"Maybe we could start behaving as though people from overseas should be not just suspiciously tolerated, but actively made welcome," writes Andrew P Street. Photo: Stocksy
Shamefully, and unusually for an Australian, I was in my thirties when I got my first passport.
I'd like to pretend that this was because I was eagerly devouring the richness of Adelaide's cultural life as one would a ripe peach, but it's actually more to do with my twenties being a volatile mix of higher education, working poverty and chronic depression than a reflection upon the zesty excitements of the Paris Of The South.
However, I've done a far better job of exposing suspicious Customs agents to my increasingly-unrepresentative passport photograph since, most recently with a lovely traipse around bits of western Europe. And coming home I have been reminded, as I always am, of something which we white middle class Australian folks don't think about all that often: my word, Australia really doesn't care for foreigners one little bit.
This is unlikely to come as a surprise in these days of Reclaim Australia and offshore detention and literally everything that Peter Dutton says to the media, but this isn't really to do with Australia's well-documented xenophobia. This is a far more blithe and careless form of racism.
It's not just that Australia doesn't consider that maybe everyone doesn't speak English - which, to be clear, is a massive blind spot to which we shall shortly come - but it genuinely appears not to cross anyone's mind that maybe, just maybe, someone in our cities might not have actually lived there their entire life and therefore be intimately familiar with how complicated local systems work.
To illustrate this, try lobbing into a large, cosmopolitan metropolis - Osaka, or Berlin, or Paris, or London - and attempt to catch a train.
You'll be confronted by announcements in several languages, including English, as well as multi-lingual signs, ticket machines and information staff that correctly assume that some of the people attempting to use their services are doing so for the first time. Not only are there clear, colourful maps and easy-to-follow instructions, they also have the helpful notion that if someone would like a bus ticket they might purchase said ticket on, say, a bus.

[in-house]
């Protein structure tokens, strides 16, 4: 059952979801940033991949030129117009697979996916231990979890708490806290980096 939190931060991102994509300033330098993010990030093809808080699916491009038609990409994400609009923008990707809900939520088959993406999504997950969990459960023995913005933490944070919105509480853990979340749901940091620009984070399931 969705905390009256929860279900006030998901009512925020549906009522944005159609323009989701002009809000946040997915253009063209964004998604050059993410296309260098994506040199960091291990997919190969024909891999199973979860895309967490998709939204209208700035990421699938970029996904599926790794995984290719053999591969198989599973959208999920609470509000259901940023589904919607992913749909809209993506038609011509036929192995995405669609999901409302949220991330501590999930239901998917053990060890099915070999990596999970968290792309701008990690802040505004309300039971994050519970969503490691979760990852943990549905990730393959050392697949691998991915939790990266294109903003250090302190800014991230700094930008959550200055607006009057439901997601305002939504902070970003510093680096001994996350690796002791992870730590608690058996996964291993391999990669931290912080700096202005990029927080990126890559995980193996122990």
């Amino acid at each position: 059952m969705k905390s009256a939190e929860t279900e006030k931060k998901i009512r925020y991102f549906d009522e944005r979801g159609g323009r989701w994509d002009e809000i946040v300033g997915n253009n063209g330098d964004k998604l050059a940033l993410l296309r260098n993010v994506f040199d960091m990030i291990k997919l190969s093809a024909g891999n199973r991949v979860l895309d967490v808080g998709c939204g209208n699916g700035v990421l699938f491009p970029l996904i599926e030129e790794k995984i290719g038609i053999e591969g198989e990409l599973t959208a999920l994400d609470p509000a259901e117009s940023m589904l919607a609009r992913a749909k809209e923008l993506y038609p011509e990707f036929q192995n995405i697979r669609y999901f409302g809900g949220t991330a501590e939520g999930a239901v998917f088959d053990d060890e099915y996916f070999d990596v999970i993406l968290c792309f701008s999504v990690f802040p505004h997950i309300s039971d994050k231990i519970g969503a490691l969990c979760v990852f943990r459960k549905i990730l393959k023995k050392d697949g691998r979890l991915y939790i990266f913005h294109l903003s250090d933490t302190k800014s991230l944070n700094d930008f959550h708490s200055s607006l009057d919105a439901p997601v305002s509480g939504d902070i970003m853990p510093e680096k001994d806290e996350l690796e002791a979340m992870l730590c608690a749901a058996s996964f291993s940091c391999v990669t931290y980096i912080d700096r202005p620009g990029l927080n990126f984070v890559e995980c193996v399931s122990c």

Now try doing that in large, cosmopolitan Sydney.
Every sign is in English. Every announcement is in English. If a staff member speaks another language, it's pure luck rather than any commitment to training or service on the part of Transport NSW - although, to be fair, the state government has historically regarded passengers as being an expensive burden that should be discouraged from grubbying up the service in the first place.
Oh, and you can't buy tickets on buses during the day - as you'll discover when the driver yells at you for asking - so you'll need an Opal card if you plan to get around. These are not available at or near any public transport hub, please note, but can be purchased at certain corner stores and newsagents. Obviously.
Also, you won't necessarily know what amount to put on said Opal card since their whimsical and opaque pricing structure has no apparent bearing on such factors as "length of journey" or "time of day" and seems to be determined largely by guesswork and the phases of the Moon.
But let's get back to Australia's casual disinterest in non-English languages, for this is no small issue.
When flying into Australia recently via Malaysia there was approximately 20 minutes of video and announcements regarding Australia's strict quarantine and customs laws, outlining what could and could not be brought into Australia and what the likely penalties would be if such things were in your luggage.
Said announcements were in English. More specifically: they were exclusively in English. And even then they weren't exactly transparent. I speak English with some degree of fluency and I still had to take an educated guess as to the breadth of what "fish products" covers.
Assuming that at least some of the passengers only spoke Malay or had English as one of the lesser of their numerous languages, this seems awfully like deliberately setting people up to fail.
Would it have taken a while to give the information in several languages? Yes, absolutely. The reason I know this is that it's precisely what they did on the flight from Paris to Kuala Lumpur.
And yes, I get that English is as close to a universal lingua franca as we have (in your face, Esperanto!) and that some might consider it careless to turn up in a country and not speak the local language. Except that I've done exactly that in half a dozen nations in the last year or so and it's never been an issue, since it turns out that some other countries actively encourage tourists to pop by and figure it's maybe worth not ensuring they feel confused and scared.
And given that Australia no longer manufactures anything and is enjoying a badly listing resources export sector, having tourists pop by is one of the few ways we're going to be able to bring in that sweet, sweet foreign investment in the decades to come. That's assuming we have anything left for tourists to see once the government completes Greg Hunt's exciting strategy to destroy the Great Barrier Reef via increased and loss-making coal shipping, but that's a rant for a later time.
Maybe we could think about dialling back our 15-odd years of being alert-but-not-alarmed about The Foreigns and start behaving as though people from overseas should be not just suspiciously tolerated, but actively made welcome. A little bit more customer service and a little less patriotic hostility might make for a refreshing change in our national culture.
Or at the very least, can we better define "fish products"? Seriously, what do fish even produce?